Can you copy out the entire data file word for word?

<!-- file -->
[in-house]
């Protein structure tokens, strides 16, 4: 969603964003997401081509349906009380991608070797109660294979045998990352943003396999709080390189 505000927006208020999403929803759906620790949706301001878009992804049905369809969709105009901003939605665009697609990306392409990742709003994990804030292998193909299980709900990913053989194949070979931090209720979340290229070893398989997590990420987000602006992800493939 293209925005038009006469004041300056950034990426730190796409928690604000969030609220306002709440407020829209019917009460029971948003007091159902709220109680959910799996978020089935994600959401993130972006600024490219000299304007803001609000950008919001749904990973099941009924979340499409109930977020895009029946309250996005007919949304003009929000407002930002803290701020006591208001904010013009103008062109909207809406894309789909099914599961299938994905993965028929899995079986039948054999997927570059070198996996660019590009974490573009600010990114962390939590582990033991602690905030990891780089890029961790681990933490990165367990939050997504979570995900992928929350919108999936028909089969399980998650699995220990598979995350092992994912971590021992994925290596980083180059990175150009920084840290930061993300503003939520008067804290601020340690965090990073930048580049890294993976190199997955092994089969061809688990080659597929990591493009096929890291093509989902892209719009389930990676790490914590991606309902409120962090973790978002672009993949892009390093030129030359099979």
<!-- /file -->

[in-house]
């Protein structure tokens, strides 16, 4: 969603964003997401081509349906009380991608070797109660294979045998990352943003396999709080390189 505000927006208020999403929803759906620790949706301001878009992804049905369809969709105009901003939605665009697609990306392409990742709003994990804030292998193909299980709900990913053989194949070979931090209720979340290229070893398989997590990420987000602006992800493939 293209925005038009006469004041300056950034990426730190796409928690604000969030609220306002709440407020829209019917009460029971948003007091159902709220109680959910799996978020089935994600959401993130972006600024490219000299304007803001609000950008919001749904990973099941009924979340499409109930977020895009029946309250996005007919949304003009929000407002930002803290701020006591208001904010013009103008062109909207809406894309789909099914599961299938994905993965028929899995079986039948054999997927570059070198996996660019590009974490573009600010990114962390939590582990033991602690905030990891780089890029961790681990933490990165367990939050997504979570995900992928929350919108999936028909089969399980998650699995220990598979995350092992994912971590021992994925290596980083180059990175150009920084840290930061993300503003939520008067804290601020340690965090990073930048580049890294993976190199997955092994089969061809688990080659597929990591493009096929890291093509989902892209719009389930990676790490914590991606309902409120962090973790978002672009993949892009390093030129030359099979």